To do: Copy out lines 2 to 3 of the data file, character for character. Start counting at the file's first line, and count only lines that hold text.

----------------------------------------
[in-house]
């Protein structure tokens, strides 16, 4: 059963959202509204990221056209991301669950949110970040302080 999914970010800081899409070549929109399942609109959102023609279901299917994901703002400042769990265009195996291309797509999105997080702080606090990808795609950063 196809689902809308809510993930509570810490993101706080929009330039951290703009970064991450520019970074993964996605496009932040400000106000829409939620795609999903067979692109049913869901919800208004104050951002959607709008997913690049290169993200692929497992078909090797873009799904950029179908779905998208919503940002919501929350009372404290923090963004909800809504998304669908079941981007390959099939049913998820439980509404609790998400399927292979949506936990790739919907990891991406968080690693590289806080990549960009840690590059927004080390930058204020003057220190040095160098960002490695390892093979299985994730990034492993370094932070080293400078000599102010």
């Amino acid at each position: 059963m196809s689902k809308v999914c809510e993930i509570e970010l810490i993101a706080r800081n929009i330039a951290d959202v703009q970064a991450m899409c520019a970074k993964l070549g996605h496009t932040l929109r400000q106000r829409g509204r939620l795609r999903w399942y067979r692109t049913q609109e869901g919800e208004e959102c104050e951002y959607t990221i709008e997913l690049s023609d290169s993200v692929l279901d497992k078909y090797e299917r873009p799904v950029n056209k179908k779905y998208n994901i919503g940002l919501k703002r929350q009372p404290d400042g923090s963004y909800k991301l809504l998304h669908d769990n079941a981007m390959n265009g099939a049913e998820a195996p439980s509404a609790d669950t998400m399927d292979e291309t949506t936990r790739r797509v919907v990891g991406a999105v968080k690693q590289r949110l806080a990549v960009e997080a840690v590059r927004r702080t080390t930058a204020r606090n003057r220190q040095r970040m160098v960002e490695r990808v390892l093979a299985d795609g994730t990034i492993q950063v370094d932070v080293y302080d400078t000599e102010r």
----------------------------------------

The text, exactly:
């Protein structure tokens, strides 16, 4: 059963959202509204990221056209991301669950949110970040302080 999914970010800081899409070549929109399942609109959102023609279901299917994901703002400042769990265009195996291309797509999105997080702080606090990808795609950063 196809689902809308809510993930509570810490993101706080929009330039951290703009970064991450520019970074993964996605496009932040400000106000829409939620795609999903067979692109049913869901919800208004104050951002959607709008997913690049290169993200692929497992078909090797873009799904950029179908779905998208919503940002919501929350009372404290923090963004909800809504998304669908079941981007390959099939049913998820439980509404609790998400399927292979949506936990790739919907990891991406968080690693590289806080990549960009840690590059927004080390930058204020003057220190040095160098960002490695390892093979299985994730990034492993370094932070080293400078000599102010």
């Amino acid at each position: 059963m196809s689902k809308v999914c809510e993930i509570e970010l810490i993101a706080r800081n929009i330039a951290d959202v703009q970064a991450m899409c520019a970074k993964l070549g996605h496009t932040l929109r400000q106000r829409g509204r939620l795609r999903w399942y067979r692109t049913q609109e869901g919800e208004e959102c104050e951002y959607t990221i709008e997913l690049s023609d290169s993200v692929l279901d497992k078909y090797e299917r873009p799904v950029n056209k179908k779905y998208n994901i919503g940002l919501k703002r929350q009372p404290d400042g923090s963004y909800k991301l809504l998304h669908d769990n079941a981007m390959n265009g099939a049913e998820a195996p439980s509404a609790d669950t998400m399927d292979e291309t949506t936990r790739r797509v919907v990891g991406a999105v968080k690693q590289r949110l806080a990549v960009e997080a840690v590059r927004r702080t080390t930058a204020r606090n003057r220190q040095r970040m160098v960002e490695r990808v390892l093979a299985d795609g994730t990034i492993q950063v370094d932070v080293y302080d400078t000599e102010r």